So far, seven publishers have released almost 900,000 copies of books about JonBenét Ramsey. The most successful book is Lawrence Schiller's Perfect Murder, Perfect Town: The Uncensored Story of the JonBenet Murder and the Grand Jury Search for the Truth, a veritable sourcebook about Boulder, the Ramseys, the media coverage, and the key figures in the investigation. (Look for the miniseries on CBS in February.) And for those who haven't yet had enough, fear not. There are at least two more JonBenét books in the works-including testimonials from one of the former detectives on the case and from the Ramseys themselves.

-Leslie Falk

A Mother Gone Bad: The Hidden
Confession of JonBenét's Killer
by Andrew G. Hodges
Village House Publishers, 1998
Andrew Hodges, who owns the publishing house that released this book, is a psychiatrist based in Birmingham, Alabama. Here he offers a "psycholinguistic decoding" of the ransom note and other key Ramsey public communications, which, he says, reveals that Patsy authored the ransom note and was one of JonBenét's murderers. To date, about 16,000 copies of the book have been printed; approximately 14,000 have been sold, says Hodges.

JonBenét's Mother:
The Tragedy and The Truth!
by Linda Edison McLean
McClain Printing Company, 1998
Patsy Ramsey's high-school drama teacher, Linda McLean, has been one of the Ramsey family's best friends for more than 25 years. Her book, which includes a foreword penned by Patsy Ramsey, takes a close look at Patsy's life before and after the murder of her daughter. The book also contains more than 60 exclusive photographs and in-depth interviews with family and friends. To date, 5,000 copies have been printed and 3,000 have been sold.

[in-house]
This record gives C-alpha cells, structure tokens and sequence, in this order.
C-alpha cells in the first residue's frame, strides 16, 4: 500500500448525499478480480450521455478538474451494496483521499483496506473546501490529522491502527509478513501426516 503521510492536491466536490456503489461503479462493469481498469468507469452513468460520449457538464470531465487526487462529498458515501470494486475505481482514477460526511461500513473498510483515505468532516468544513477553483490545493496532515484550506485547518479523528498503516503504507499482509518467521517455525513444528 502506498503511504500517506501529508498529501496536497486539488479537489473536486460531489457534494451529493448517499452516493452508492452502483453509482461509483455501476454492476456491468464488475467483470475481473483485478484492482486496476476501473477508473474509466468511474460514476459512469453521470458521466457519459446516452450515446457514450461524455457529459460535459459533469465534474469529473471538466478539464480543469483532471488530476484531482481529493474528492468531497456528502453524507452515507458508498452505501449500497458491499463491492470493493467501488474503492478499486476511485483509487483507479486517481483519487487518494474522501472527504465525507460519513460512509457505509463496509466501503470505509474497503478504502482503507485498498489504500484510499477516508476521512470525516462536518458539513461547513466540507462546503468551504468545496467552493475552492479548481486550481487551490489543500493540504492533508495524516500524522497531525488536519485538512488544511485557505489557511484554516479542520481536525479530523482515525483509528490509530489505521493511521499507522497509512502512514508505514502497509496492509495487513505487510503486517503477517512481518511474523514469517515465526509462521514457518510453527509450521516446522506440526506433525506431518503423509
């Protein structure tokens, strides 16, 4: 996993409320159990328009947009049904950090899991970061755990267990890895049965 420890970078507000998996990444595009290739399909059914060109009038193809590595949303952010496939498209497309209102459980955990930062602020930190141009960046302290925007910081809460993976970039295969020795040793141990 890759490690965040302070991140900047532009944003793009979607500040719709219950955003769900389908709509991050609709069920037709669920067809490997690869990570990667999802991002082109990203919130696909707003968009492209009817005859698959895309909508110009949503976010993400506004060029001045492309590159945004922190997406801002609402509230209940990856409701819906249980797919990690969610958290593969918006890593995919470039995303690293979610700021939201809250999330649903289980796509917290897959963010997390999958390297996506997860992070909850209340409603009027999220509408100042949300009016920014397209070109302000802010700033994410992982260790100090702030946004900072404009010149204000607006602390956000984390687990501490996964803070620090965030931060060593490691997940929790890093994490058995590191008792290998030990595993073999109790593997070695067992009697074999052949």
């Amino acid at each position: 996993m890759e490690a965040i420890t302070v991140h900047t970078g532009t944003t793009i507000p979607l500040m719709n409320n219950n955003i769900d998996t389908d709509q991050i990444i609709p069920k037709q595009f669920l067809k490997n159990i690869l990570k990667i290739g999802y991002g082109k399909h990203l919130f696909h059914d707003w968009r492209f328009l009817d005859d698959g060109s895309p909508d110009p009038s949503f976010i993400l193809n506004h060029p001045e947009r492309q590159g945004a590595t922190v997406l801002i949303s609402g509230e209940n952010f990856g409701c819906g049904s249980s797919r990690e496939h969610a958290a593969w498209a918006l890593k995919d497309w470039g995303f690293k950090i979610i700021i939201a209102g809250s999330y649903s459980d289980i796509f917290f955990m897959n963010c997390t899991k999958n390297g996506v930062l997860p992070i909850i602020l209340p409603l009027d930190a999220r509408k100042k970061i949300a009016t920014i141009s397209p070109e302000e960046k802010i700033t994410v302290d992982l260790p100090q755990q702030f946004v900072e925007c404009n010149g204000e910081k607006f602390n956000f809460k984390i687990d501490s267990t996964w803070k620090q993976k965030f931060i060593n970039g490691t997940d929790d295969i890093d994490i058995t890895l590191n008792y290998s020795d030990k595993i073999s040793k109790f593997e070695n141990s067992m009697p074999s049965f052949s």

Death of a Little Princess: The Tragic Story of the Murder of JonBenét Ramsey
by Carlton Smith
St. Martin's Press, 1997
Carlton Smith is a veteran true-crime journalist and the author of The Search For The Green River Killer and Murder at Yosemite. He completed Death of a Little Princess in mid-1997, when the JonBenét murder investigation was just beginning. Consequently, his book is primarily a summary of the events and details of the crime and the investigation to that point. To date, 75,000 copies have been sold.

Who Killed JonBenét Ramsey?: A Leading Forensic Expert Uncovers the Shocking Facts
by Cyril H. Wecht and Charles Bosworth Jr.
Signet/New American Library, 1998
Cyril Wecht is a forensic pathologist; Charles Bosworth puts Wecht's conclusions into prose. Those conclusions, however, are slight. Wecht analyzes the forensic evidence-having never examined JonBenét's body-and concludes that JonBenét was sexually abused before her death and that she died due to strangulation. The book never answers the title question. There are 200,000 copies in print, and the doctor has appeared on such talkfests as Rivera Live and The View.

Perfect Murder, Perfect Town: The uncensored story of the JonBenet murder and the grand jury's search for the truth
by Lawrence Schiller
HarperCollins, 1999